Go back to Dan's original post.

"I think you should look in a mirror. I think you were the first to start name calling in your "bamboozling" posting on 2/14/2010 @ 11:52. You know the old adage, when you live in glass houses, don't throw stones."

He also cites the first example that you quote in your latest ranting. Not regarding the quote, but rather that his tone might have been out of place. I really think Dan does not want to stoop to Thom's level.

There are many posters that are questioning your misplaced rhetoric. And they object to your name calling and slander. You quote a whole bunch of accusations from a single document. This is like it is the most inflamatory piece of information.

Dan has one simple response. Did the IRS fine and/or convict he or his firm of ANYTHING? For all of us, that is all that matters. Nothing else. If these accusations were so bad, why isn't he in jail with George Ryan? The Feds have a 95% conviction rate, why is he still in business.

And true to Thom Higgins form, NO ANSWER. Even your response to Dan's item (that he was not debating, but rather inferring he should fix his tone) is wrong. You infer that the average salary increase reported by ISBE is a data point/budgeting guide. Dan thought this was false and felt that you could not prove your assertion. And you admit that you cannot. His straw man's argument got the facts from you.

I think Chris should ban you from these posts just like CIJ. You should ask Chris to remove your last post in that you are wrong and slanderous.

I looked at this blog and while Dan D., -1, now -2 and even Mike Davitt are not saints, nobody is as rude as you are. If you cannot just make your point and let people decide, then you are too thin skinned to have ANY public role, including this blog.

I keep a-trying to stay quiet on this 203 thread, but I just can’t!

First, in the lead-up to the last referendum I attended many, many meetings. In fact, I went on two of the “walk throughs” of Central. I may be mistaken, but one of the walk-throughs was led by the facilities guy and the parent that was helping lead the referendum sell and included soon-to-be Board member Weeks, and the second included a guy who I think is now on the school Board (not Weeks --- the other new one).

Guess what, folks? They all distinctly stated that the new buildings & improvements would
A)Guarantee no redistricting for 203, and
B)Would solve the overcrowding issues at Mill St school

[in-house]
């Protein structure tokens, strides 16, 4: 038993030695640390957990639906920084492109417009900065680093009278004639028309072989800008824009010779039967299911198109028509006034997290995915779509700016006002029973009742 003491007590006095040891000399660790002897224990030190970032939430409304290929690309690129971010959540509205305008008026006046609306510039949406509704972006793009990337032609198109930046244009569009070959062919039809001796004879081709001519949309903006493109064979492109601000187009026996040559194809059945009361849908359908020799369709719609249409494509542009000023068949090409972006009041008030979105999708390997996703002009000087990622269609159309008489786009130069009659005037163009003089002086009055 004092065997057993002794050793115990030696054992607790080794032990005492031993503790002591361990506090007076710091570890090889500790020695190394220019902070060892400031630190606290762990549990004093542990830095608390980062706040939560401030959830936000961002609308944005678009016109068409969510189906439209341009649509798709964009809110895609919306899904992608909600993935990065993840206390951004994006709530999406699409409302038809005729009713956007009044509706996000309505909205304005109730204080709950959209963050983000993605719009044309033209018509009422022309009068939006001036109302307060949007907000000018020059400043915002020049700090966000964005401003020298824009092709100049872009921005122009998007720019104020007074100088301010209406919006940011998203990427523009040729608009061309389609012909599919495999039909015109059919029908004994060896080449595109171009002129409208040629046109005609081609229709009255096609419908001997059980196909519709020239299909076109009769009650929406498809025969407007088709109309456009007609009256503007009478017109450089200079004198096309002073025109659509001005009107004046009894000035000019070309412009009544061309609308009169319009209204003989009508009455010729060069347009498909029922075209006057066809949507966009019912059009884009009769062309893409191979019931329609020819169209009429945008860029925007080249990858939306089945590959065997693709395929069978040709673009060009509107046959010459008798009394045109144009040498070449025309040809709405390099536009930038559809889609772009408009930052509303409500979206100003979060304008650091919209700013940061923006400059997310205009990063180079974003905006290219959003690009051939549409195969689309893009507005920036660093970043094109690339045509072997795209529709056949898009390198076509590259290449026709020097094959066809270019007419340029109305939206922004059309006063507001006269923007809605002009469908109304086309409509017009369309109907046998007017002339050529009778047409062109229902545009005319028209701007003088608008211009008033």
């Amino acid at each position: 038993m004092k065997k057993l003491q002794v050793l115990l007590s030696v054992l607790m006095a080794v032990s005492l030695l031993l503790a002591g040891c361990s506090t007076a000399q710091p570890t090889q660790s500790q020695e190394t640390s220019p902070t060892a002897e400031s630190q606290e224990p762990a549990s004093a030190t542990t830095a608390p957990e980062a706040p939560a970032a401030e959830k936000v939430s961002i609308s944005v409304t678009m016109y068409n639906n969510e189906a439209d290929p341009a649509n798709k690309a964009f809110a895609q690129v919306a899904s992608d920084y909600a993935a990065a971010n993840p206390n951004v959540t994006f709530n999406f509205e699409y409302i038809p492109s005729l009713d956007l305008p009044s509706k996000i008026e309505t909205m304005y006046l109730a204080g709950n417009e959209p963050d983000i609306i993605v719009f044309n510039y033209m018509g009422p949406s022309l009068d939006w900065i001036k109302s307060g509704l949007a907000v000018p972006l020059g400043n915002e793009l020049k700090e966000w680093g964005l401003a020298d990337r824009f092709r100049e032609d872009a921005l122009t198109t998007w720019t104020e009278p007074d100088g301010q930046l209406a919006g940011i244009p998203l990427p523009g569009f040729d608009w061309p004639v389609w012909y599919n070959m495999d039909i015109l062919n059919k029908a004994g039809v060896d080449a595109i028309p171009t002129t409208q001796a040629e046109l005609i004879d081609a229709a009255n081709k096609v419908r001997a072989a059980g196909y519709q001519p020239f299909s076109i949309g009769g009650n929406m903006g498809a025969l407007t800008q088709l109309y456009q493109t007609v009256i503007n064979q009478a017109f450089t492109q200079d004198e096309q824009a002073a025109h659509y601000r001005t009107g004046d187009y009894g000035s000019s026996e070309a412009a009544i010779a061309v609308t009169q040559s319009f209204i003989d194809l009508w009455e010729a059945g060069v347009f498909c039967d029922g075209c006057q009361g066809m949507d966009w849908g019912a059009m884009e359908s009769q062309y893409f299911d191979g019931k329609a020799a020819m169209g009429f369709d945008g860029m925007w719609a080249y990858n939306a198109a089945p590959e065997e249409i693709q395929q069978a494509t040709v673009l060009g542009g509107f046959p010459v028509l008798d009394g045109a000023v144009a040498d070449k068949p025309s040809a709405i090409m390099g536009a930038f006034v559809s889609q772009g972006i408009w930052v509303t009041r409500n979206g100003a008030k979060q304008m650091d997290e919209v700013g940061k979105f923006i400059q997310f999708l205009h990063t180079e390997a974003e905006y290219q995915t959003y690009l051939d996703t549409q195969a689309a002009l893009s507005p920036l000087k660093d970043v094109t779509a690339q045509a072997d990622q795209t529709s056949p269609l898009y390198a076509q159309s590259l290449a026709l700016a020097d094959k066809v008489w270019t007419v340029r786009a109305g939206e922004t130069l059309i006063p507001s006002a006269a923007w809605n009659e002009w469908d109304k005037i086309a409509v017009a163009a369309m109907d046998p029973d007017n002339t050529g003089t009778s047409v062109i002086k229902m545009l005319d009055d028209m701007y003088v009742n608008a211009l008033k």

Now, back to the post above by TH: Maybe they lied, maybe they were honestly wrong, maybe attendance has changed since than (it really hasn’t), or MAYBE, just MAYBE, the new Super has a much better handle on the actual workings of the District and not just a pipeline into the Union like the last one. Perhaps thenew Super is just more honest and forthcoming?

Second, the issues & arguments on the Taxpayer Ticket (specifically the post on 12:08 am, 2/19/10): For some reason, TH has one of those unreasonable “Hate” jags going on for what, 2 years now, with Dan D., Mike Davitt, and the Taxpayers Ticket guys. You seem to personally insult just to get recognition from them! It is almost like one of those “guy crushes” people get in high school!

Now, here you are, all this time later, still engaging in what is often either factless, or just plain incorrect, insults. As a website leader, I would think you would be much more concerned with ensuring your readers get good info and NOT in the political hacking we have seen to date. Your website has some really good info on it, so WHY do you see fit to engage in such weak, worthless, personalized garbage on it? Please, why?

I think the By Dan D on February 18, 2010 4:43 PM post says quite a lot about the actual results since then. Many of the specific things they were trying to champion (through all of the hubris. lies, personal attacks, and garbage thrown their way by QE203, Dianne McGuire, the Teachers’ Union, and the Union PACs) were not only good things, they have come to pass.

A further proof that they were on the right track? The way the Teachers; Union RAN to the District to complete a secretly-negotiated contract extension during that election cycle! They were fully aware that they had a gravy-train and they were not about to lose it all easily!

The problem, was, and still is, that we have knee-jerk people in the District that refuse any true reforms that include the teachers and their contracts as part of any solutions, whether they be curriculum or cost savings.